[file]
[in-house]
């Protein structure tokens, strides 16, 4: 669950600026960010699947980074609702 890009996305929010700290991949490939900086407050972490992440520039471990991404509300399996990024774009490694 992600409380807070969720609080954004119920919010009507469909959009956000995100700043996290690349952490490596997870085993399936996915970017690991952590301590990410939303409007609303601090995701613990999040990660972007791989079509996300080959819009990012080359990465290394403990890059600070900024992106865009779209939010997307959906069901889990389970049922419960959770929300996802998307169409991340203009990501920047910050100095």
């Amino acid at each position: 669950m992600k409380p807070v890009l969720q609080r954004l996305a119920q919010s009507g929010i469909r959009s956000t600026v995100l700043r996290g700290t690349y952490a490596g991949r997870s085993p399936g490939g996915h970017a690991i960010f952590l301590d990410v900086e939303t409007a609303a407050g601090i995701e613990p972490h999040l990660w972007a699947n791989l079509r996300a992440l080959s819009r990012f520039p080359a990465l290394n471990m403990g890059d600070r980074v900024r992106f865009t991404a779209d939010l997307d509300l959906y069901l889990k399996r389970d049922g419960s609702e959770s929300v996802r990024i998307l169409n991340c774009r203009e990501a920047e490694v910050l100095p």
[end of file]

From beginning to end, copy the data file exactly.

[in-house]
């Protein structure tokens, strides 16, 4: 669950600026960010699947980074609702 890009996305929010700290991949490939900086407050972490992440520039471990991404509300399996990024774009490694 992600409380807070969720609080954004119920919010009507469909959009956000995100700043996290690349952490490596997870085993399936996915970017690991952590301590990410939303409007609303601090995701613990999040990660972007791989079509996300080959819009990012080359990465290394403990890059600070900024992106865009779209939010997307959906069901889990389970049922419960959770929300996802998307169409991340203009990501920047910050100095």
């Amino acid at each position: 669950m992600k409380p807070v890009l969720q609080r954004l996305a119920q919010s009507g929010i469909r959009s956000t600026v995100l700043r996290g700290t690349y952490a490596g991949r997870s085993p399936g490939g996915h970017a690991i960010f952590l301590d990410v900086e939303t409007a609303a407050g601090i995701e613990p972490h999040l990660w972007a699947n791989l079509r996300a992440l080959s819009r990012f520039p080359a990465l290394n471990m403990g890059d600070r980074v900024r992106f865009t991404a779209d939010l997307d509300l959906y069901l889990k399996r389970d049922g419960s609702e959770s929300v996802r990024i998307l169409n991340c774009r203009e990501a920047e490694v910050l100095p």